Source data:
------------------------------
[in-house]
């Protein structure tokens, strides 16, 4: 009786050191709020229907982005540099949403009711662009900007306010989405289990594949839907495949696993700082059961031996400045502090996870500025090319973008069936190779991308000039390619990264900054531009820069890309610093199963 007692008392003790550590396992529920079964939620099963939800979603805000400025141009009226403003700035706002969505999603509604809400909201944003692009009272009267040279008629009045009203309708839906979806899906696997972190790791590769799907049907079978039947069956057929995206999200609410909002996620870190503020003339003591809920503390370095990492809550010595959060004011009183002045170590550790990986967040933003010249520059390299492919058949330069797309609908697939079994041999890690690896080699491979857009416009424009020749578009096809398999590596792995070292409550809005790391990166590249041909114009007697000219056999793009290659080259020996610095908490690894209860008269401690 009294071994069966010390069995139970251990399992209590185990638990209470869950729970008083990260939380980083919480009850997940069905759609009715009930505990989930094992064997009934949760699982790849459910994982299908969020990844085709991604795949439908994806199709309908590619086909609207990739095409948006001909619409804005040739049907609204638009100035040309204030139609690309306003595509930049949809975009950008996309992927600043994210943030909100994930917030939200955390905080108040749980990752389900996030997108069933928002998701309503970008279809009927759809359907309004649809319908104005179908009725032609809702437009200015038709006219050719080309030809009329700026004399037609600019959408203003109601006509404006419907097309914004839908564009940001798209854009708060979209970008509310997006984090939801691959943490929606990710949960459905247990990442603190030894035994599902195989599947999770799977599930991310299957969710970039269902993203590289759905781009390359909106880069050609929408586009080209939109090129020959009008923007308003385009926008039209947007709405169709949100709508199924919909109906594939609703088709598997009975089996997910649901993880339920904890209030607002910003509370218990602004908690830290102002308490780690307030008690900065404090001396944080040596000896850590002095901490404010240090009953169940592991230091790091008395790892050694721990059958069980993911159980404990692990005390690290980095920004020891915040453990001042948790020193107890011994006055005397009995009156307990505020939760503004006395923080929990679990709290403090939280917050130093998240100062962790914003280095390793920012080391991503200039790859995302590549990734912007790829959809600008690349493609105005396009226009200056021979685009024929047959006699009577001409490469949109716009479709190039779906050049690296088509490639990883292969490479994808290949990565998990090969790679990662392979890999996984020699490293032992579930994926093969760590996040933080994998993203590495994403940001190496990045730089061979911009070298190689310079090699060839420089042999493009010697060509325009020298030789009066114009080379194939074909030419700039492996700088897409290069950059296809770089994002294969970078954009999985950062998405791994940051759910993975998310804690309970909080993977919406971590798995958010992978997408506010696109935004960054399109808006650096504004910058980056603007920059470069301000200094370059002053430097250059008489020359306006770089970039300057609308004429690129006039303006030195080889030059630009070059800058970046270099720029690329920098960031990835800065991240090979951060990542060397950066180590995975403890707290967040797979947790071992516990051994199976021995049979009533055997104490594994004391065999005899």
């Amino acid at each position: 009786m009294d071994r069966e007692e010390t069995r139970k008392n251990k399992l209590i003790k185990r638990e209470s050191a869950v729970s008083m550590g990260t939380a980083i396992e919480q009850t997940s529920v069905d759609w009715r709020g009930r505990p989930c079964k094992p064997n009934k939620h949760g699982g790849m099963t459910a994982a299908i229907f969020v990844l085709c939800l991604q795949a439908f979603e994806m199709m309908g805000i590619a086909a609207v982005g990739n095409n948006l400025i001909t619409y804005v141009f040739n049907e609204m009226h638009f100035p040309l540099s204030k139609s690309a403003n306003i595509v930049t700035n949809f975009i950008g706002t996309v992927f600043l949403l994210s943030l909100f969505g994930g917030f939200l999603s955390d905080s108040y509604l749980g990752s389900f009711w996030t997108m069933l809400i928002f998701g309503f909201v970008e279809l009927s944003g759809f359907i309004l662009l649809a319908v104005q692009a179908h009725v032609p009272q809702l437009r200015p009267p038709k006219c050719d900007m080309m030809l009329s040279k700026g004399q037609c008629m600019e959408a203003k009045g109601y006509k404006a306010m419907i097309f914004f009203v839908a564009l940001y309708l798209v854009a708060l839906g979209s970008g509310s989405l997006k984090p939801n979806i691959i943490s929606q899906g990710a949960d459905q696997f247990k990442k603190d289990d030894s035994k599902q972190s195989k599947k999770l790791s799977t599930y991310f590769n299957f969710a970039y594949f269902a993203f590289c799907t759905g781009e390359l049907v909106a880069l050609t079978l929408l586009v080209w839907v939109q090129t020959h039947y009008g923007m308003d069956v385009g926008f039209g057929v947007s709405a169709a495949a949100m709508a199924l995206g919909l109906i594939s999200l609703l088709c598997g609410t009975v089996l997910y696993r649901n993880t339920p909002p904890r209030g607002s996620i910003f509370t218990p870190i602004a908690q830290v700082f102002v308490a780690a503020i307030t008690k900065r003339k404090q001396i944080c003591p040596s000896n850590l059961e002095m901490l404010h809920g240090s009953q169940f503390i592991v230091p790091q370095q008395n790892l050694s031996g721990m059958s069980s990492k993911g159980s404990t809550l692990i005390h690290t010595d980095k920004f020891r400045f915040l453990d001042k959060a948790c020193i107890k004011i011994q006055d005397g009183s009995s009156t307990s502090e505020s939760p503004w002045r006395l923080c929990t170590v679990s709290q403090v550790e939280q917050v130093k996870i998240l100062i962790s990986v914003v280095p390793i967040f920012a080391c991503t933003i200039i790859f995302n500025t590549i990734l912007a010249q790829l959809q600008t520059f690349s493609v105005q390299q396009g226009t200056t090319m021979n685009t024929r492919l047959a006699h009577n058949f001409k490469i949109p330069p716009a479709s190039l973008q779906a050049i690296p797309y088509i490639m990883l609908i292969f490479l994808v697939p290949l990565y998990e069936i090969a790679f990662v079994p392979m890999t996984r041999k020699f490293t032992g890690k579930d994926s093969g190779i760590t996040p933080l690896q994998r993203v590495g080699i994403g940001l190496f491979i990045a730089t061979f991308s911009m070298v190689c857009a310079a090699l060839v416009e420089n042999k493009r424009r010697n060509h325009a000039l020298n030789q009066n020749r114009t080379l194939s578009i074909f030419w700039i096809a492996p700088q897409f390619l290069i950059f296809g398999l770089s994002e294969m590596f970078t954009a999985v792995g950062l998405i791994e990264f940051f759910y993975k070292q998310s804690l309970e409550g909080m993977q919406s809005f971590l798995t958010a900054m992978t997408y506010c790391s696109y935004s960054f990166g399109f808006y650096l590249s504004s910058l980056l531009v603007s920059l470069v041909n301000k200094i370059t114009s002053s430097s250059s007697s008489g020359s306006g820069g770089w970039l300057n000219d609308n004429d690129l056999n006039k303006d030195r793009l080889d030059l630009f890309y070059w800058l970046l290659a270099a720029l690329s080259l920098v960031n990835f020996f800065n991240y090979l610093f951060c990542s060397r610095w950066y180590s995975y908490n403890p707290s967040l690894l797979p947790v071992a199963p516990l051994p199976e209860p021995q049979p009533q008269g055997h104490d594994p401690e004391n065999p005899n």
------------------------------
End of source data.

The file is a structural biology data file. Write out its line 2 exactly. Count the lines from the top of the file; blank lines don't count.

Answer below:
């Protein structure tokens, strides 16, 4: 009786050191709020229907982005540099949403009711662009900007306010989405289990594949839907495949696993700082059961031996400045502090996870500025090319973008069936190779991308000039390619990264900054531009820069890309610093199963 007692008392003790550590396992529920079964939620099963939800979603805000400025141009009226403003700035706002969505999603509604809400909201944003692009009272009267040279008629009045009203309708839906979806899906696997972190790791590769799907049907079978039947069956057929995206999200609410909002996620870190503020003339003591809920503390370095990492809550010595959060004011009183002045170590550790990986967040933003010249520059390299492919058949330069797309609908697939079994041999890690690896080699491979857009416009424009020749578009096809398999590596792995070292409550809005790391990166590249041909114009007697000219056999793009290659080259020996610095908490690894209860008269401690 009294071994069966010390069995139970251990399992209590185990638990209470869950729970008083990260939380980083919480009850997940069905759609009715009930505990989930094992064997009934949760699982790849459910994982299908969020990844085709991604795949439908994806199709309908590619086909609207990739095409948006001909619409804005040739049907609204638009100035040309204030139609690309306003595509930049949809975009950008996309992927600043994210943030909100994930917030939200955390905080108040749980990752389900996030997108069933928002998701309503970008279809009927759809359907309004649809319908104005179908009725032609809702437009200015038709006219050719080309030809009329700026004399037609600019959408203003109601006509404006419907097309914004839908564009940001798209854009708060979209970008509310997006984090939801691959943490929606990710949960459905247990990442603190030894035994599902195989599947999770799977599930991310299957969710970039269902993203590289759905781009390359909106880069050609929408586009080209939109090129020959009008923007308003385009926008039209947007709405169709949100709508199924919909109906594939609703088709598997009975089996997910649901993880339920904890209030607002910003509370218990602004908690830290102002308490780690307030008690900065404090001396944080040596000896850590002095901490404010240090009953169940592991230091790091008395790892050694721990059958069980993911159980404990692990005390690290980095920004020891915040453990001042948790020193107890011994006055005397009995009156307990505020939760503004006395923080929990679990709290403090939280917050130093998240100062962790914003280095390793920012080391991503200039790859995302590549990734912007790829959809600008690349493609105005396009226009200056021979685009024929047959006699009577001409490469949109716009479709190039779906050049690296088509490639990883292969490479994808290949990565998990090969790679990662392979890999996984020699490293032992579930994926093969760590996040933080994998993203590495994403940001190496990045730089061979911009070298190689310079090699060839420089042999493009010697060509325009020298030789009066114009080379194939074909030419700039492996700088897409290069950059296809770089994002294969970078954009999985950062998405791994940051759910993975998310804690309970909080993977919406971590798995958010992978997408506010696109935004960054399109808006650096504004910058980056603007920059470069301000200094370059002053430097250059008489020359306006770089970039300057609308004429690129006039303006030195080889030059630009070059800058970046270099720029690329920098960031990835800065991240090979951060990542060397950066180590995975403890707290967040797979947790071992516990051994199976021995049979009533055997104490594994004391065999005899």